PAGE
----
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San Francisco Elimination of Pay Guarantees for Muni Operators, Proposition G (November 2010)

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A San Francisco Elimination of Pay Guarantees for Municipal Workers from the City Charter, Proposition G ballot proposition was on the November 2, 2010 ballot for voters in San Francisco as an initiated city charter amendment.[1] It was approved.

San Francisco superintendent Sean Elsbernd was a leading force behind the initiative.

San Francisco's muni operators are guaranteed, by a provision in San Francisco's city charter, the second-highest city salaries in the nation.[2]

The San Francisco Municipal Transportation Agency (MUNI), the agency that supervises the muni operators, projected a $16.9 million deficit through June 30, 2010, and a $53 million deficit for the fiscal year that began on July 1, 2010.[2]

On July 1, 2010, all of San Francisco's muni workers received a 5.5% raise. They were the only city workers to receive a raise.[3]

In the wake of Proposition G's significant victory at the polls, its chief sponsor, Supervisor Sean Elsbernd, said, ""(Muni chief) Nat Ford and management have been given a tremendous tool to negotiate a fair and equitable contract. The public and political pressure on them to follow through will be great."[4]

Election results

  • Yes: 164,234 (64.94%) Approveda
  • No: 88,671 (35.06%)

Election results are from the San Francisco elections division as of November 26, 2010.


Supporters of Proposition G included:

  • San Francisco Supervisor Sean Elsbernd
  • The San Francisco Planning and Urban Research Association[5]

Ballot question

The question on the ballot:

Proposition G: Shall the City eliminate the formula for setting minimum MUNI operator wages and instead set MUNI operator wages through collective bargaining and binding arbitration; add rules for arbitration proceedings regarding MTA’s transit employees; and make other changes to terms of employment for MTA employees?[6]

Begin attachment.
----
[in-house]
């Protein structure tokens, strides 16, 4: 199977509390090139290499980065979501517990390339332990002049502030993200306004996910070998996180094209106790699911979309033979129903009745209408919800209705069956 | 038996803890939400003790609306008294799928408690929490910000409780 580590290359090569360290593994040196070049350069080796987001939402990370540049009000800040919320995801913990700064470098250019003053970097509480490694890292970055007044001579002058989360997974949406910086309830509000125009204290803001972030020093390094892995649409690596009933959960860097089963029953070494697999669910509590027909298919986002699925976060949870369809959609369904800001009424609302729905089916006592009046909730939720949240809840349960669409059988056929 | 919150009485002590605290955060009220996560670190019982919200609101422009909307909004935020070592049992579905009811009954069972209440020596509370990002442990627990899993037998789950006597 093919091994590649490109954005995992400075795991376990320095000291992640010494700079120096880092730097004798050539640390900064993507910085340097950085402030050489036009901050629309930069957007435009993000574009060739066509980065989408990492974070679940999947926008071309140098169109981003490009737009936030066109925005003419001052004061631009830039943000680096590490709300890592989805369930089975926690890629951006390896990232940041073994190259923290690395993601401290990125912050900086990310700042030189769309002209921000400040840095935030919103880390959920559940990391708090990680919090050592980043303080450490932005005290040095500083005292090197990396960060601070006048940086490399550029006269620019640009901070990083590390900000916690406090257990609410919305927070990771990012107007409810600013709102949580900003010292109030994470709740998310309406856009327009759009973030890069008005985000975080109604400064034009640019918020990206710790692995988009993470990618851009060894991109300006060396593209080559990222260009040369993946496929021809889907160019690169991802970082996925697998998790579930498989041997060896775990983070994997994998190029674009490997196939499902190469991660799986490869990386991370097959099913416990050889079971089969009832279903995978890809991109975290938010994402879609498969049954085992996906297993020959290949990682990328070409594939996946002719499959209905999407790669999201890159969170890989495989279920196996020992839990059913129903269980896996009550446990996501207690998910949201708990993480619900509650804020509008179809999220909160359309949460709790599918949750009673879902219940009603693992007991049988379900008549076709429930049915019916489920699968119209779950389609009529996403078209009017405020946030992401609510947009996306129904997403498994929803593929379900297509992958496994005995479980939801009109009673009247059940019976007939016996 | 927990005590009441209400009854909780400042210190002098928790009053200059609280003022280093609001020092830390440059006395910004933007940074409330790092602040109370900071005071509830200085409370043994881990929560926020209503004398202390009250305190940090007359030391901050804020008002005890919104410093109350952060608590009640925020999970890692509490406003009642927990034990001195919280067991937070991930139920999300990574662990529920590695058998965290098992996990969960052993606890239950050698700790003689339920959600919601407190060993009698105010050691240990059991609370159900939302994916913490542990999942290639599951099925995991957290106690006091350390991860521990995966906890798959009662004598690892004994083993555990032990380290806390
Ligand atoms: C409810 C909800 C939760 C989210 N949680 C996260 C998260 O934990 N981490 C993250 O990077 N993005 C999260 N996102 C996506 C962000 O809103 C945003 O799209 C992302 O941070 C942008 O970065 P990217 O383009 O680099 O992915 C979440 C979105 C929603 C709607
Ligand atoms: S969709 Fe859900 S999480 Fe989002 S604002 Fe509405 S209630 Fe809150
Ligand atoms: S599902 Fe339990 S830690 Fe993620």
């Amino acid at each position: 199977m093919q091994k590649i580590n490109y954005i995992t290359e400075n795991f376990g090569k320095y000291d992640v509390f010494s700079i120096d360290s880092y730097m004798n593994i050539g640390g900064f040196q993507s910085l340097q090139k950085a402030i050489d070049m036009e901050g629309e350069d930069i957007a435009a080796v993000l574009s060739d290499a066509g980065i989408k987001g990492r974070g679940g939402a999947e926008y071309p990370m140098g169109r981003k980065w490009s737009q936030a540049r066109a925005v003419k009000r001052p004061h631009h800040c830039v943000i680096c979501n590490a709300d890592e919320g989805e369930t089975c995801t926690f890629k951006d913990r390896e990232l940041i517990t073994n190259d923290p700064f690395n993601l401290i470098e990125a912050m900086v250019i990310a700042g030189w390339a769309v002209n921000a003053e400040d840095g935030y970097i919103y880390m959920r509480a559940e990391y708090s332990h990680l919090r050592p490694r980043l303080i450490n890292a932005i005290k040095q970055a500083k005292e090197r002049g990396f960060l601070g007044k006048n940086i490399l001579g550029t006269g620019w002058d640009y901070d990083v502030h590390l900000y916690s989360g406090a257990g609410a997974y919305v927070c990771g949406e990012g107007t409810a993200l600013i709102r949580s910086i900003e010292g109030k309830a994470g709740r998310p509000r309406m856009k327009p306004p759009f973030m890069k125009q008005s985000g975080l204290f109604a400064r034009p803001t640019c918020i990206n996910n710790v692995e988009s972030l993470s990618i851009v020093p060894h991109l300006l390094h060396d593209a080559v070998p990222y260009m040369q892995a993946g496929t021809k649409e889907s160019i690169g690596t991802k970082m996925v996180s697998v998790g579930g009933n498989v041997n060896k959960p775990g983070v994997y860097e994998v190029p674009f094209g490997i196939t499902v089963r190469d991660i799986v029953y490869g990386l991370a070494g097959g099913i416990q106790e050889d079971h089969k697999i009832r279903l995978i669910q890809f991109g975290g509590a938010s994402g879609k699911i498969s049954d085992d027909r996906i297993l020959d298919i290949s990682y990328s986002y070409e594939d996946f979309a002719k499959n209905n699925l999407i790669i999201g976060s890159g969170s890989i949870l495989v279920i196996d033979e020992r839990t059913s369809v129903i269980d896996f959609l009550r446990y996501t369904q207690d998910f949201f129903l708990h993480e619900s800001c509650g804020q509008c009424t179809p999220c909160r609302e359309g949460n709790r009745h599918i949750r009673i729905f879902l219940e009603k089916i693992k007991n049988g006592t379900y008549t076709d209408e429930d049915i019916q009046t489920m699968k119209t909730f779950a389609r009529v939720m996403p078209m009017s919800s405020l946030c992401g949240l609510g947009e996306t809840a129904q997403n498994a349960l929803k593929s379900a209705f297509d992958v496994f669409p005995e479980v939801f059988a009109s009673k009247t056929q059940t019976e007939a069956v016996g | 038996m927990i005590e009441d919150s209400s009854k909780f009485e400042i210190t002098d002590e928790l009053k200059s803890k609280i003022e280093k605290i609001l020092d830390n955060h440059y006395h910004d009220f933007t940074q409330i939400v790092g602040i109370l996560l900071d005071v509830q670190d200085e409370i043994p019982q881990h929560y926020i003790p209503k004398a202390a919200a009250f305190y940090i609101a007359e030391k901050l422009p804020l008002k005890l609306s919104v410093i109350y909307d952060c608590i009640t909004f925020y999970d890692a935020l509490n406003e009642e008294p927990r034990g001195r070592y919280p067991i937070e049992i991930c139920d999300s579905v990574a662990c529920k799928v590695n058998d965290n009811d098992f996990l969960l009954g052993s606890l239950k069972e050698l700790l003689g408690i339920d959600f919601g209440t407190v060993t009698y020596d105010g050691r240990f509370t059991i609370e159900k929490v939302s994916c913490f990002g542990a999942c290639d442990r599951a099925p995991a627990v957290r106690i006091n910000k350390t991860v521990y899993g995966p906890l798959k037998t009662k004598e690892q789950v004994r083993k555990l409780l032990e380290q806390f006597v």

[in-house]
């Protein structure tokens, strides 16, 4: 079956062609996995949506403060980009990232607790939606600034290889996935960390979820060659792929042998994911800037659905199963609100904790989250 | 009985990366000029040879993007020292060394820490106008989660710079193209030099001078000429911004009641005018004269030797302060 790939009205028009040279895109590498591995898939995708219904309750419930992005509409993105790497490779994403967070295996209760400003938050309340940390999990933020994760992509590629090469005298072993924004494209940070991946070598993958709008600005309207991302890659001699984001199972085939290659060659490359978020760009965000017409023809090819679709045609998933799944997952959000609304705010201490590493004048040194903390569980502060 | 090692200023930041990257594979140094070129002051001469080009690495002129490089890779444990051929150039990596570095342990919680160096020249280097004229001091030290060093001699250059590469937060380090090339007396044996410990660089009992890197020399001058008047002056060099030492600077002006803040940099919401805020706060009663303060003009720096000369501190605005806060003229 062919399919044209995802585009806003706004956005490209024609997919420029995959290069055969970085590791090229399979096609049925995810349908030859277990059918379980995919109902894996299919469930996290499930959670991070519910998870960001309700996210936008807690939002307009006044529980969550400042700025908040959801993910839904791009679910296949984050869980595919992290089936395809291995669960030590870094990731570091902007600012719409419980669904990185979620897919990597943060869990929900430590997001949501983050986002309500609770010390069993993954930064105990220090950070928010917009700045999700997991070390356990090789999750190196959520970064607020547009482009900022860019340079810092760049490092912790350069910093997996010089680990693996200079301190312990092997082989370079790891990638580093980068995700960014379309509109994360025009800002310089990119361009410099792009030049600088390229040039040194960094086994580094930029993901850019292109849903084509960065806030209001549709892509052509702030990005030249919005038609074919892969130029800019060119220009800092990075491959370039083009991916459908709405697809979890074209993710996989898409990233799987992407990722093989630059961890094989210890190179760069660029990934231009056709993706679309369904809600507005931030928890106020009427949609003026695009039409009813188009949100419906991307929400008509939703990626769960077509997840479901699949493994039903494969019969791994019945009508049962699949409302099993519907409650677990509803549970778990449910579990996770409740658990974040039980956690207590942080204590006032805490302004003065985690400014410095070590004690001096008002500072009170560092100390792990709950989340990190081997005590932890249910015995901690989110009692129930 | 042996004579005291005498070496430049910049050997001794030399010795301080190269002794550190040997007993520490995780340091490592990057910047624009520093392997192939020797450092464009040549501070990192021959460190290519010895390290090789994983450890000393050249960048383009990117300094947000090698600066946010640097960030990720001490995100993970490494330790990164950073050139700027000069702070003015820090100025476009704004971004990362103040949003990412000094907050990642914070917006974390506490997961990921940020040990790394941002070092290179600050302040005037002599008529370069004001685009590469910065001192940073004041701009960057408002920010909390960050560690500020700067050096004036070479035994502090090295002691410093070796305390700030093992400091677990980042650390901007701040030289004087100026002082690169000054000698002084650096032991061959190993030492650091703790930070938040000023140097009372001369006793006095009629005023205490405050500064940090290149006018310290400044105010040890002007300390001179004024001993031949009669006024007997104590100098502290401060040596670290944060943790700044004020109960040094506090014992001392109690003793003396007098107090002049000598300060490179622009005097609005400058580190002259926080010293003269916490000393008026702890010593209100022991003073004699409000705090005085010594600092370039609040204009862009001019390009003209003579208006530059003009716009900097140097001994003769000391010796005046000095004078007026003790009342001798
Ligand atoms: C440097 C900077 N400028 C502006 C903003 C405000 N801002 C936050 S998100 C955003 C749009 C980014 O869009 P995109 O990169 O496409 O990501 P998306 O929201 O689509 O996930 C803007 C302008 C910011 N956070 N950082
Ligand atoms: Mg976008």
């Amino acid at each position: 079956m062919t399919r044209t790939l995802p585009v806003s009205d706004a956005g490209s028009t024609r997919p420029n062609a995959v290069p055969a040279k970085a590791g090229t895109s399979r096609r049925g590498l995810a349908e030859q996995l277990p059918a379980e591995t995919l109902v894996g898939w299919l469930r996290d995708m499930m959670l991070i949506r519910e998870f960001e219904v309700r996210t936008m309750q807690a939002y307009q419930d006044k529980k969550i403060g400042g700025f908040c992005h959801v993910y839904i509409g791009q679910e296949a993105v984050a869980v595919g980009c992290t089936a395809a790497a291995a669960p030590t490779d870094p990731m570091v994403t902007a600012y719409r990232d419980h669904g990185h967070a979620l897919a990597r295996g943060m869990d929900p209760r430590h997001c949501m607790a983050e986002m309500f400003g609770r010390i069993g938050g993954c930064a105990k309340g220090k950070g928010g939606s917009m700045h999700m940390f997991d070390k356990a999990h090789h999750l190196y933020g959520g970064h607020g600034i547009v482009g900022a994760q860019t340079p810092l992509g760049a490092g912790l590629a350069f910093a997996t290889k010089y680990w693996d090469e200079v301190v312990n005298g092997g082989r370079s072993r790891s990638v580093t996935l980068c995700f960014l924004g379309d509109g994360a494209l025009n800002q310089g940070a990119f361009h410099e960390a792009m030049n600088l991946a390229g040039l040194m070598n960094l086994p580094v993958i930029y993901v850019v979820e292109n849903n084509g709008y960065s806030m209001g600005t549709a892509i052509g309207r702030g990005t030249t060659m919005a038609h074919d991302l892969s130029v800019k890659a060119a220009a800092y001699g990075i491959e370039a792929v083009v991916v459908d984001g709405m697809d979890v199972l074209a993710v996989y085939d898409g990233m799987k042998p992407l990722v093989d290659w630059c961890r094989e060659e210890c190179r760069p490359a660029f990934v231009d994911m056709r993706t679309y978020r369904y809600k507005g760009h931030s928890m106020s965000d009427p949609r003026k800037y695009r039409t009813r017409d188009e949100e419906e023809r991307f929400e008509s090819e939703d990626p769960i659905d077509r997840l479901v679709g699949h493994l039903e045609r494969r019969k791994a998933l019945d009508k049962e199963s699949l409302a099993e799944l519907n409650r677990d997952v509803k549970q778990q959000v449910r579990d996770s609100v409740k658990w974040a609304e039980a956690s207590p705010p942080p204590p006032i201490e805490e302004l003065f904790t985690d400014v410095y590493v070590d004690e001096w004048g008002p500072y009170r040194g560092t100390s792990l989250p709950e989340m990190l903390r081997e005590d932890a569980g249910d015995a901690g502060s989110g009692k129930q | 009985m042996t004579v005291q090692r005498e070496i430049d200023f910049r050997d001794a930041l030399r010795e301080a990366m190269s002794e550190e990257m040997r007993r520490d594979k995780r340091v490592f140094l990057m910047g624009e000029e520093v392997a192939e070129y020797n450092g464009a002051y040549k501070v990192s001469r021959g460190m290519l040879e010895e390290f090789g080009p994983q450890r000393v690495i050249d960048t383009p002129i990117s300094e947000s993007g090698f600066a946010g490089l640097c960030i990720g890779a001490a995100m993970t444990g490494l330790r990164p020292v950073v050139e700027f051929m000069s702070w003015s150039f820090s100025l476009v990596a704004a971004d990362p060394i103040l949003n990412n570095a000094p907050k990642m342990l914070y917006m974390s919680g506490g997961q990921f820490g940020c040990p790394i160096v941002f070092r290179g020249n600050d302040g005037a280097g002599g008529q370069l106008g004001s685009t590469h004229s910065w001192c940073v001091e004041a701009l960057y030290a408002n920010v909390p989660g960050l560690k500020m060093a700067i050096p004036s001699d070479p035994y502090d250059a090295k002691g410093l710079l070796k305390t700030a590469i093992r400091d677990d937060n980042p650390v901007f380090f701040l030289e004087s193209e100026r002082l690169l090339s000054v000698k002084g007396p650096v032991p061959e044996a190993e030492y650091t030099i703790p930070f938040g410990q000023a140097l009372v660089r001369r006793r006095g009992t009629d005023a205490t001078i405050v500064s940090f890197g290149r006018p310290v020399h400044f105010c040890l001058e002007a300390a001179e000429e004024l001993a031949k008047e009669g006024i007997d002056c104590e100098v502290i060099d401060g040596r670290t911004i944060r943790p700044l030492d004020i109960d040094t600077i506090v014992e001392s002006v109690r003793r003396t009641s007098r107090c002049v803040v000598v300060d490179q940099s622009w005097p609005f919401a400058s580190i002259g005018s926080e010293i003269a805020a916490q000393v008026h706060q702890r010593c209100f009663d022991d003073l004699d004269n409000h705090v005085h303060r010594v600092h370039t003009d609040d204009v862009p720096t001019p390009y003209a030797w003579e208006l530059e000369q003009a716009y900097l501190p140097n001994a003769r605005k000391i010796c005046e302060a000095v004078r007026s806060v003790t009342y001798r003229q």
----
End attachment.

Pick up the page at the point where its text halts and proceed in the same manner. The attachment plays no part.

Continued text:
Path to the ballot

As an initiated amendment to the San Francisco charter, 44,799 valid signatures were required to qualify the measure for the ballot.[1]

Supporters turned in 74,884 signatures to qualify the measure for the ballot in early July.[3]

About $320,000 was donated to the campaign to enable the collection of the signatures.[3]

According to San Francisco Examiner reporter Melissa Griffin, writing during the petition drive for signatures, "In light of the operators’ recent refusal to make labor concessions, people are signing the petition for this with flourish, in big letters, and in red ink — the same color as the San Francisco Municipal Transportation Agency’s bloody financial statements."[7]

External links


  1. 1.0 1.1 "Local ballot measure campaigns reach the finish line", July 6, 2010
  2. 2.0 2.1 San Francisco Chronicle, "Muni operators want supe's ballot measure off the table", February 23, 2010
  3. 3.0 3.1 3.2 San Francisco Appeal, "Money, Muni Fuel Successful "Fix Muni" Petition Drive", July 1, 2010
  4. San Francisco Chronicle, "SF Prop. G backers call it mandate to reform Muni", November 8, 2010
  5. San Francisco Streets Blog, "Proposition G and the Fix Muni Syndrome", October 14, 2010
  6. Note: This text is quoted verbatim from the original source. Any inconsistencies are attributed to the original source.
  7. San Francisco Examiner, "Must make suckers pay", June 24, 2010